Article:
Saul Singer: Journalist, Author
This article and picture is provided by Creativida.org.
Saul Singer is the co-author, with Dan Senor, of the best-selling book Start-Up Nation: The Story of Israel's Economic Miracle. The book has reached #5 on the New York Times and Wall Street Journal business bestseller lists, and is also a bestseller in Israel, India, and Singapore. Also, he is an editorial board member at the Times of Israel and serves on the advisory boards of Vintage Investment Partners, an Israeli fund of funds, and Tevel B’Tsedek, an Israeli NGO working in Nepal, Haiti, and Burundi. Today, he shares with us how he started up his unique life.
Today, everybody talks about innovation. Many books try to figure out the magic formula to accelerate innovation. Companies invest tons of money into making innovation happen. What do we truly need to know about innovation?
-----For those who are not familiar with you tell us more about you. How did you get interested in journalism and writing?
I started in journalism when I moved to Israel 20 years ago, working for a newspaper called the Jerusalem Post. I have no training in journalism, but my background in policy, from staff work in the US Congress, prepared me for writing editorials and eventually my own weekly opinion column.
-----When you write something, what happens in your mind? Do you know what you want to write from the beginning or do you articulate it gradually?
I find that ideas come from writing, rather than writing from ideas. Good writing usually requires clear thinking, but writing is often an important means to clarify thinking.
-----What was the most difficult thing when you experienced when you published your book? How has that experience changed your life?
The most difficult thing was to invest a lot of time and effort without knowing whether anyone would actually see the result. The book completely changed my professional focus. Before the book I mostly wrote about strategy and politics. I have since become immersed in the much more interesting and exciting world of innovation, particularly, how countries become innovative. My travels to many countries to speak about the book have opened my eyes to the changing global map of innovation.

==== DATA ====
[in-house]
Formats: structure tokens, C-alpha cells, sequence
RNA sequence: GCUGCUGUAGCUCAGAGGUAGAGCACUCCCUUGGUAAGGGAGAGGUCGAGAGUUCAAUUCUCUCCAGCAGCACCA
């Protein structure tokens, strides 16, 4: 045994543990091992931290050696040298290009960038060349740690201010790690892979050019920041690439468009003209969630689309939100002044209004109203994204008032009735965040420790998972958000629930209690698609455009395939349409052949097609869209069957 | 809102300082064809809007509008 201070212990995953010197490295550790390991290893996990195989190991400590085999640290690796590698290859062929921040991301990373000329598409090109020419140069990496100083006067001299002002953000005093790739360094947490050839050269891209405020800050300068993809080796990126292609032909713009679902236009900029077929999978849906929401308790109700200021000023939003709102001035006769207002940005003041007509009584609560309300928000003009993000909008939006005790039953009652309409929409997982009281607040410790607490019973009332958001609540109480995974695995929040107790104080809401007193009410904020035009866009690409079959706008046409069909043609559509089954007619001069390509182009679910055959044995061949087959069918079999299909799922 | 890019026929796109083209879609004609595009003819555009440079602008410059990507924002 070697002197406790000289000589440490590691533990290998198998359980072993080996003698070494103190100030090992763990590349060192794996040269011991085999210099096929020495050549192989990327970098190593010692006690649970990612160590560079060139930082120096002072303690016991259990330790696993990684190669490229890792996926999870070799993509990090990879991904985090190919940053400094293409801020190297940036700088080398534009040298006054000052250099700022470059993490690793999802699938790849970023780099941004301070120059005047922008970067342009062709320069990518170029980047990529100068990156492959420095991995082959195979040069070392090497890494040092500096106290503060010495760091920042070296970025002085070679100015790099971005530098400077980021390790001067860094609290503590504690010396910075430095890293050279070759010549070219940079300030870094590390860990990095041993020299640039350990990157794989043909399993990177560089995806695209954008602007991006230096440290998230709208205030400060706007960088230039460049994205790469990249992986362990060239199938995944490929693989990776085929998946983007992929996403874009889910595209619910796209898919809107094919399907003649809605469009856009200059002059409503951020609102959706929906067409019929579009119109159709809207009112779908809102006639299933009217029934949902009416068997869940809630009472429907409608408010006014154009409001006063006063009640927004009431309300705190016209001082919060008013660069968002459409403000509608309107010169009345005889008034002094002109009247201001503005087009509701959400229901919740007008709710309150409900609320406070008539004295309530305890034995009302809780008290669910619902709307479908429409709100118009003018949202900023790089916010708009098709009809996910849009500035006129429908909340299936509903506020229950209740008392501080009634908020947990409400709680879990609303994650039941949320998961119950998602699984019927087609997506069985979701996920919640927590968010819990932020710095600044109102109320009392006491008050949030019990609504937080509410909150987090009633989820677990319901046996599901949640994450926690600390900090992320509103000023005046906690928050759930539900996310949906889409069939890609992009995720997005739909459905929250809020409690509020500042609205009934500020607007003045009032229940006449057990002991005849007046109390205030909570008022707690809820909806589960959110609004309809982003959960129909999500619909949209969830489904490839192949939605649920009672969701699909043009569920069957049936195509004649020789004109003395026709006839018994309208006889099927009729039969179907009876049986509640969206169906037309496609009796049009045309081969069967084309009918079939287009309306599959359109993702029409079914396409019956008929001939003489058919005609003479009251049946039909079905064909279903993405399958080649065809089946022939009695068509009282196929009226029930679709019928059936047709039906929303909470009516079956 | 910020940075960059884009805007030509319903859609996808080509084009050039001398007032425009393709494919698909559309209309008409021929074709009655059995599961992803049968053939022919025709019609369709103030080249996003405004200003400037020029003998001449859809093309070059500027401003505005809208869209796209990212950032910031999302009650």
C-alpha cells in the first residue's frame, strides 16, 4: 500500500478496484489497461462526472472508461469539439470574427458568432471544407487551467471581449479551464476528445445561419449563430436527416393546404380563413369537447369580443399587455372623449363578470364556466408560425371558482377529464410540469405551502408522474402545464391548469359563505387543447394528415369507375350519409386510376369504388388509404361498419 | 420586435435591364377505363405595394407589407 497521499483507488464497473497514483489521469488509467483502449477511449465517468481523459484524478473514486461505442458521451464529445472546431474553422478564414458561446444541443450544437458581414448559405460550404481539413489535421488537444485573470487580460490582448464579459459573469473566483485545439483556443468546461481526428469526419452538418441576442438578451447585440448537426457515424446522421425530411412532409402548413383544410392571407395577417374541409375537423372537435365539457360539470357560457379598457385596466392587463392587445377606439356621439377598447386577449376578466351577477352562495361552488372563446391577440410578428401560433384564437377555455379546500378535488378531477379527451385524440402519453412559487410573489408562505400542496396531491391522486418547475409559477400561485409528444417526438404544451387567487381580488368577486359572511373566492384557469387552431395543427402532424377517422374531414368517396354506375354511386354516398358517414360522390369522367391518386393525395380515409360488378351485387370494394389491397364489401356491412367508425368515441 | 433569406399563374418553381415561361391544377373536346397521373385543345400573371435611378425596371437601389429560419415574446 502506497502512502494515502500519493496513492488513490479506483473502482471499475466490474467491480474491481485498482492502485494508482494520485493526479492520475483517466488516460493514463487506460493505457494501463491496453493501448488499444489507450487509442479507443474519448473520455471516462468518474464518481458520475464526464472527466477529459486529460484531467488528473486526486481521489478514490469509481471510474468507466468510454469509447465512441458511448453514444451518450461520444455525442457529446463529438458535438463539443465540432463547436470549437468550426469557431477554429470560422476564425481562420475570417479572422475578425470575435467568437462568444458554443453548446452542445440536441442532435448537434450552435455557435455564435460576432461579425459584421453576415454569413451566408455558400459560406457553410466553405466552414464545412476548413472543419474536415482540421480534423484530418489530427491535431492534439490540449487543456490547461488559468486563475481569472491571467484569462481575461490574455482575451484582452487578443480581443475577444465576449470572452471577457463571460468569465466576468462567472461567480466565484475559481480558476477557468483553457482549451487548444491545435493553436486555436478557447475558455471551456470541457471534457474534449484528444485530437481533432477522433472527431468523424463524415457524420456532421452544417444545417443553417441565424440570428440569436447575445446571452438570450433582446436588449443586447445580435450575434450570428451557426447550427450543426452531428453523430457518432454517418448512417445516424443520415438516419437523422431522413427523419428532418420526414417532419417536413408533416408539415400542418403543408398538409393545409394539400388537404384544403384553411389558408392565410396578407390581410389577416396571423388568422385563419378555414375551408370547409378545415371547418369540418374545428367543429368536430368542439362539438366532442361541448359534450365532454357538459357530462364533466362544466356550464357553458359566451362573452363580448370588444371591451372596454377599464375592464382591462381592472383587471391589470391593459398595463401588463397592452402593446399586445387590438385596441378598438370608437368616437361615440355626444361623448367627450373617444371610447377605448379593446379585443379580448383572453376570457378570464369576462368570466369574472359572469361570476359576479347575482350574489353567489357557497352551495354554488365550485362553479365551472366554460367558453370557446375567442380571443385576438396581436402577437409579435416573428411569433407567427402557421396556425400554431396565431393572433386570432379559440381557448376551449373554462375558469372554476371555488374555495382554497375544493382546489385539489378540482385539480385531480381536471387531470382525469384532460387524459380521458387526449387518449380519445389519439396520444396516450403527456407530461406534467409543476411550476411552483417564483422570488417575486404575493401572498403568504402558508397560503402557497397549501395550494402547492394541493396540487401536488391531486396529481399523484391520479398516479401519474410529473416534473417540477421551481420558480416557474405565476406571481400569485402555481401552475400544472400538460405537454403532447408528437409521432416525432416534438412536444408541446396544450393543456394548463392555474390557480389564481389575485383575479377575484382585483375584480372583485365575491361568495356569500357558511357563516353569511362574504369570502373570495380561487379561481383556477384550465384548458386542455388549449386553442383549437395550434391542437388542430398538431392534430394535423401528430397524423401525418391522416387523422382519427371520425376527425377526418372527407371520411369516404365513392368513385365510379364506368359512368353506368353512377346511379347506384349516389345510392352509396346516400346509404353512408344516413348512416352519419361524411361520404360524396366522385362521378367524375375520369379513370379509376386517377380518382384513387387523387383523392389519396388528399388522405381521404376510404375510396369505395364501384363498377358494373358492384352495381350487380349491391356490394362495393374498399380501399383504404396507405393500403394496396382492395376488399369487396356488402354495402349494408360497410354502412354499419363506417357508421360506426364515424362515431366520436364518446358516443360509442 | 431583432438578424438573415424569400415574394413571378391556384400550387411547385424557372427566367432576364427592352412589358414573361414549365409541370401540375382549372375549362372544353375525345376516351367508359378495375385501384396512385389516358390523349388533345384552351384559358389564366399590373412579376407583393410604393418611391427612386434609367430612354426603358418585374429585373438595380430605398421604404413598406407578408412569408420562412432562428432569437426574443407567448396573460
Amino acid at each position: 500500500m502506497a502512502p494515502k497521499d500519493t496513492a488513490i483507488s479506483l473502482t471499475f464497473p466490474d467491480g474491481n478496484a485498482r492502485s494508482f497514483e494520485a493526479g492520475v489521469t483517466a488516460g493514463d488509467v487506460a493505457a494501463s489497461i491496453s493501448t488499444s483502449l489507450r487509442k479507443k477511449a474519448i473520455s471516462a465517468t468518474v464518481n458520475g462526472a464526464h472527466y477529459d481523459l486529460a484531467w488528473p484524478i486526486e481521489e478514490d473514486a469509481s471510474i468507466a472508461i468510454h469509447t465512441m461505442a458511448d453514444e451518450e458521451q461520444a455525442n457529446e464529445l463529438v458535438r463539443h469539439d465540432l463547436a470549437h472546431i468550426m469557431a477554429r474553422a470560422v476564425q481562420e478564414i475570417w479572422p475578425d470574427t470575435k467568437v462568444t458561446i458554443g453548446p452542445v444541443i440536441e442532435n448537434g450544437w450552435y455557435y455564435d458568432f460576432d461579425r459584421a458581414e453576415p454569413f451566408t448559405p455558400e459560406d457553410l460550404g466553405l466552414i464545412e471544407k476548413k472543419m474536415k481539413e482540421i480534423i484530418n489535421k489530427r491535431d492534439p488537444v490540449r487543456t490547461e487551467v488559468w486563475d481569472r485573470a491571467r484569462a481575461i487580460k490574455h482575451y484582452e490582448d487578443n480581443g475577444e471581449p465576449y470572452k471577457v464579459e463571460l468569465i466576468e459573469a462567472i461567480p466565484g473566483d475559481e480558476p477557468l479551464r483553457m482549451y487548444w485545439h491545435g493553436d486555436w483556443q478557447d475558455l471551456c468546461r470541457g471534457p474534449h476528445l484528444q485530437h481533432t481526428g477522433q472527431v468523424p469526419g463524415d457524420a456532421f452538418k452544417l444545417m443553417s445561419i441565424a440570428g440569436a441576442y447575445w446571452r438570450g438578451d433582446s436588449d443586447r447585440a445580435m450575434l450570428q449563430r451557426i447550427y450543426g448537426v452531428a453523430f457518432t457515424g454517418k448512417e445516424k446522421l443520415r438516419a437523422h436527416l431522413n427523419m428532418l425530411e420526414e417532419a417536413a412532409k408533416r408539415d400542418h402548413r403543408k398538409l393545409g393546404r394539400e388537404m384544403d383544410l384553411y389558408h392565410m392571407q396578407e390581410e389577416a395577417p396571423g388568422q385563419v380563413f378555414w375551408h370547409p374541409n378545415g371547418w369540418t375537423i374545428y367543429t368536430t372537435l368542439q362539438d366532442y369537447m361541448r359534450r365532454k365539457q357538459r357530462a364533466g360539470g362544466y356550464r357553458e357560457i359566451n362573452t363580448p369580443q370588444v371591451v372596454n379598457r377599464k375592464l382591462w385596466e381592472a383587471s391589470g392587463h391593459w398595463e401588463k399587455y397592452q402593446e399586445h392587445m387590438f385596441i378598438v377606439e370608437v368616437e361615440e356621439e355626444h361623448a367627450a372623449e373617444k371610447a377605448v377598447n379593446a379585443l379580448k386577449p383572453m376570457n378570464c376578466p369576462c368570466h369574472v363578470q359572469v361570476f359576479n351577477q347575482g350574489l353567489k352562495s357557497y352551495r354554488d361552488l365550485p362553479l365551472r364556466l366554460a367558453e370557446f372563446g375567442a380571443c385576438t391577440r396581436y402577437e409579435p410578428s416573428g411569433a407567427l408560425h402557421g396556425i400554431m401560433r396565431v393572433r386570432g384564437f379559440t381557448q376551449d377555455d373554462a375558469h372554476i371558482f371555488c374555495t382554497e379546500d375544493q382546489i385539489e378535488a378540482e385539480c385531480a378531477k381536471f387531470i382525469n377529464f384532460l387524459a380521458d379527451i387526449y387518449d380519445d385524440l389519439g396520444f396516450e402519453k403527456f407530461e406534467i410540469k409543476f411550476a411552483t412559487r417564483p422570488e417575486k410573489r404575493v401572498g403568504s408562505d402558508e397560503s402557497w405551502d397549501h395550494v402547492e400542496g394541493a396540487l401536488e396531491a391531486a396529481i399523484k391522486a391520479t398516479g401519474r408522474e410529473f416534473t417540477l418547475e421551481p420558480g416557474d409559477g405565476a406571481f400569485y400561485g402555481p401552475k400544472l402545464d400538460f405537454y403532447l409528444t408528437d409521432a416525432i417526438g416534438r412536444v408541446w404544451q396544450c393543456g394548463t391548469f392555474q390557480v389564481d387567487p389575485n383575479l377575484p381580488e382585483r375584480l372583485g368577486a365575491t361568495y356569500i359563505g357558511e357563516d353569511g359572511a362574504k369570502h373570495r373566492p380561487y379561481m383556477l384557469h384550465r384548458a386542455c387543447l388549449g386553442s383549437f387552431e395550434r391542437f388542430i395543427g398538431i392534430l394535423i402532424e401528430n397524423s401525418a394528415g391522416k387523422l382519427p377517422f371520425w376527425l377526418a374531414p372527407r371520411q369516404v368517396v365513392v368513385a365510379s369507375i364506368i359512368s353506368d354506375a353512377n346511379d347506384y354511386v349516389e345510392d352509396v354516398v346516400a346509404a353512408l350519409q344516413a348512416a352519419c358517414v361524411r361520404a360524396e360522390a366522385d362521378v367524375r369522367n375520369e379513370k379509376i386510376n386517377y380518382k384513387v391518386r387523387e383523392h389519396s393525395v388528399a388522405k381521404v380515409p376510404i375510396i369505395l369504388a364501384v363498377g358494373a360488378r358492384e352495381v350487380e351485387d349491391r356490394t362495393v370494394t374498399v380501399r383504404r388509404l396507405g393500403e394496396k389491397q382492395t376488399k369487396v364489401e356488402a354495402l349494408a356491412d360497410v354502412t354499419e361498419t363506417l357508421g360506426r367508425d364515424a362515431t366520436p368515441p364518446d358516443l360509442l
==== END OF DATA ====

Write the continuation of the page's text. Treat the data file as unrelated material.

-----When you start something new, there are so many unpredictable things. Looking back, what allowed you to take a leap of faith?
Ignorance helps. If I had thought too much about the chances of a book becoming successful, I might never have written it. All entrepreneurship involves a suspension of disbelief. Daniel Kahneman has written about the paradox that the most successful people have an essentially irrational approach toward assessing risk
, and that progress and growth seem to be driven by such people.
-----Through your research and experience, what makes certain people think differently?
The main barriers to thinking differently are social and psychological rather than individual capability. Water likes to take the easiest, well-worn, path and so do we. I think that creative people don’t necessarily have more ideas than anyone else, they are just more driven and willing to stray from the well-worn path.
-----What is the most important thing you have ever learned in your life and why?
Victor Frankl was right; the greatest human need is for meaning. Most people are trying to make their life easier, but that’s not where meaning comes from. I know of only three sources of meaning: spirituality (belief or struggle), relationships (family and friends), and work (paid or not; what we do to have an impact on the world around us). We should be trying to bolster all three sources of meaning in our lives as much as we can.
-----When you hear the word “successful”, who is the first person that comes to your mind and why?
It takes a lot of courage to actually do anything. I admire people who can build companies that change the world. I also admire people who can help one person at a time. Sometimes that takes even more courage
-----What does “life” mean to you?
Life is the pinnacle of creation. We are entering an age when we have to discover and re-discover what it means to be human. We are living in one of the most exciting moments in history. In this century, human life is changing faster than it ever has, and maybe faster than it ever will be.
-----If you could make a call to 20-year-old Saul Singer, what kind of advice would you give to him?
Get more experiences. Get out of your comfort zone. Educate yourself by building things and learning from people, not just in schools. Study stuff that you wouldn’t normally touch outside of school, like great literature, philosophy. Find ways to force yourself to write more often because that’s the only way to learn how to write – and other forms of creative communication.
-----If you could leave one message to make the world better, what would be your message?
There so much that needs to be done; finds something that matters to you and
do it. But in order to get stuff done, you also need to build your own character (see The Road to Character, by David Brooks). We often forget that part.